Michigan State will look to rebound after a 29-7 loss to archrival Michigan last Saturday, and a game that will be more remembered for the aftermath rather than the contest itself. MSU will have its chance to bounce back this weekend as the Spartans travel to take on the Illinois Fighting Illini.
Illinois is off to a surprising 7-1 (4-1 in Big Ten Play) start to the 2022 season, and currently leads the Big Ten West Division. Bret Bielema’s team has punished opponents with a strong defense and an effective running game on offense. Are the Fighting Illini a true contender, though?
Our conversation is below.
1. Illinois is off to a surprisingly strong start at 7-1. What has worked well for the Fighting Illini? What would you still like to see improved?
Mihir: The real start of this turnaround was the Virginia game last year. Defensive coordinator Ryan Walters moved from the booth to the field to coach the team. Since then, Illinois has gone 11-6 and held teams to under 20 points for all but two games, Wisconsin last year and Indiana this year (Iowa had a kickoff return and a pick-six so the Hawkeyes’ 33 points in 2021 have an asterisk). This defense has been phenomenal against the pass and even better against the run. I also wrote about Illinois’ strength and conditioning. Our players are faster, stronger and more athletic than we have been in the last 10 years. The offense definitely needs work. Pat Bryant and Brian Hightower have been great on long balls, but Illinois needs more length and speed in the wide receiver room.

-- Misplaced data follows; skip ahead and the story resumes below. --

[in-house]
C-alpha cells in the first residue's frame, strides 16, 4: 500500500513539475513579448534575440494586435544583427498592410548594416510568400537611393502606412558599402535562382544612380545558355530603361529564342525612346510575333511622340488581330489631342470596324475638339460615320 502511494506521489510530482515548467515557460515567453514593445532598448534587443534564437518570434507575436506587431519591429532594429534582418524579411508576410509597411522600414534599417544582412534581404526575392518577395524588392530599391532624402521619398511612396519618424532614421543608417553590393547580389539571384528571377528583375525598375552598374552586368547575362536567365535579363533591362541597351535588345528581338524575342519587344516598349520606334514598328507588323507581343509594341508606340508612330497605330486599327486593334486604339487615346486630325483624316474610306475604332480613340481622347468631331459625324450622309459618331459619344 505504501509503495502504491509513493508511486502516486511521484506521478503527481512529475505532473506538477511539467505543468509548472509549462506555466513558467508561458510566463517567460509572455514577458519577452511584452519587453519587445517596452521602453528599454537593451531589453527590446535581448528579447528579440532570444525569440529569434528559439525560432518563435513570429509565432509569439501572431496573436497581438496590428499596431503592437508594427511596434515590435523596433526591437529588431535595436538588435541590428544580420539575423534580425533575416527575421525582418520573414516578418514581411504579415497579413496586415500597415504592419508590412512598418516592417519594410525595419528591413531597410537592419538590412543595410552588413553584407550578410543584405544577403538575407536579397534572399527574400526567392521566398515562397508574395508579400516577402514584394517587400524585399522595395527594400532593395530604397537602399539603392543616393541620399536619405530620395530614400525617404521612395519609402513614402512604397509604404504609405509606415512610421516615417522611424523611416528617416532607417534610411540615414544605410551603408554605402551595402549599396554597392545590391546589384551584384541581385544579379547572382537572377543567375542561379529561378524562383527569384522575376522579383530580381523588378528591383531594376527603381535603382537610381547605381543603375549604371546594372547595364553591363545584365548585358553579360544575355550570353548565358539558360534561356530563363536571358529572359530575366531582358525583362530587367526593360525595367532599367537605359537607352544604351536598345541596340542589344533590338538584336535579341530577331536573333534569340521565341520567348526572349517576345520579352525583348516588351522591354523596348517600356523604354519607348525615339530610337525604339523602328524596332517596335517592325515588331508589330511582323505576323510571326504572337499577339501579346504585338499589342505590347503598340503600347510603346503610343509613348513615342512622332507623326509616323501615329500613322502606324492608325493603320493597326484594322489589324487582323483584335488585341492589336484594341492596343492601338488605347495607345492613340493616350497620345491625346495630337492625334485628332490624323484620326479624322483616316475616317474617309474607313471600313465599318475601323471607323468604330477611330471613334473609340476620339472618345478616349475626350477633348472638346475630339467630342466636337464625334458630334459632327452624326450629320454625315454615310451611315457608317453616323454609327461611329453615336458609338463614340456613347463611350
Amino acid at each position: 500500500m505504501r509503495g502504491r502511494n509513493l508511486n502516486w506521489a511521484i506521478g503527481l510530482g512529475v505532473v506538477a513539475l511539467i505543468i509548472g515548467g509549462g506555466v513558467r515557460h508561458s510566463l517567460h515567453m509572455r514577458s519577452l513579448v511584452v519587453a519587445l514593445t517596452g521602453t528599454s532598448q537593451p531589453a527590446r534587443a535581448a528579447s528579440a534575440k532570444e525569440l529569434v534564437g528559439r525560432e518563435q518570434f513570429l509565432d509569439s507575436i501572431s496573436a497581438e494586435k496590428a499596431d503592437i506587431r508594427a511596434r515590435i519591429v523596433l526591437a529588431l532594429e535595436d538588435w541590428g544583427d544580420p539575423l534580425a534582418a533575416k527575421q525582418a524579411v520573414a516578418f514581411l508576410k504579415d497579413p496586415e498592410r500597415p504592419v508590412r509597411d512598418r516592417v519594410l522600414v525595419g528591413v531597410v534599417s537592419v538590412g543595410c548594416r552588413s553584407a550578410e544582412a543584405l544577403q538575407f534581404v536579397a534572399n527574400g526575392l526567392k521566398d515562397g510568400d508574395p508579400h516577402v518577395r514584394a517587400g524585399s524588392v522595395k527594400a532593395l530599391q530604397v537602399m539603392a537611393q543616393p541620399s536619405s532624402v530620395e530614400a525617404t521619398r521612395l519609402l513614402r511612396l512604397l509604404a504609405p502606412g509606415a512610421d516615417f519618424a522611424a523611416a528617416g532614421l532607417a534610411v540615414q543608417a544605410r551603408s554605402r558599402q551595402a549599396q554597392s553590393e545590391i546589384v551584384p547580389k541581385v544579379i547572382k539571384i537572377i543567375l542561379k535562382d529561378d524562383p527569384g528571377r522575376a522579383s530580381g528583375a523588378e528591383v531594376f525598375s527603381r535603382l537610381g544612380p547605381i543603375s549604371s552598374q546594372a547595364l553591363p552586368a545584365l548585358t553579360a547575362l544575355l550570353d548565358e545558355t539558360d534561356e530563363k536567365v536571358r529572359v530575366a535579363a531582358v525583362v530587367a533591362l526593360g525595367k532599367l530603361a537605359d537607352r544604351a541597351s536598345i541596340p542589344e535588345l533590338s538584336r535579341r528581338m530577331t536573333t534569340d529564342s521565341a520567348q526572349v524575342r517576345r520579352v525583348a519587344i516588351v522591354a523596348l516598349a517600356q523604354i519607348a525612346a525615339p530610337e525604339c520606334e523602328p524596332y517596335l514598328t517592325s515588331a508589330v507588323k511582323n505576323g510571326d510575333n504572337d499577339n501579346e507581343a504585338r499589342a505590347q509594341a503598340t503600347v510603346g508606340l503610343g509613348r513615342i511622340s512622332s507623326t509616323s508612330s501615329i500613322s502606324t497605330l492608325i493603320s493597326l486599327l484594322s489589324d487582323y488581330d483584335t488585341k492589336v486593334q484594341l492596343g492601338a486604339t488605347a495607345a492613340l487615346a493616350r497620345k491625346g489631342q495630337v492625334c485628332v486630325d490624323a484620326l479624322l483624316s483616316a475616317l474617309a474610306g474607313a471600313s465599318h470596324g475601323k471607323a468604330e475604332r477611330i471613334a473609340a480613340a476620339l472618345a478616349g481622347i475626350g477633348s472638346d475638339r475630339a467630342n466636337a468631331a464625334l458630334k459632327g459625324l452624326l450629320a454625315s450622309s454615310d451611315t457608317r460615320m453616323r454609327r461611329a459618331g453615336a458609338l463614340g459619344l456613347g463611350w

2. Illinois currently has the No. 1-ranked scoring defense and total defense in the nation. The Illini also come in at No. 1 for defense in the SP+ rankings. What makes the unit so strong? Who are the players to watch on that side of the ball?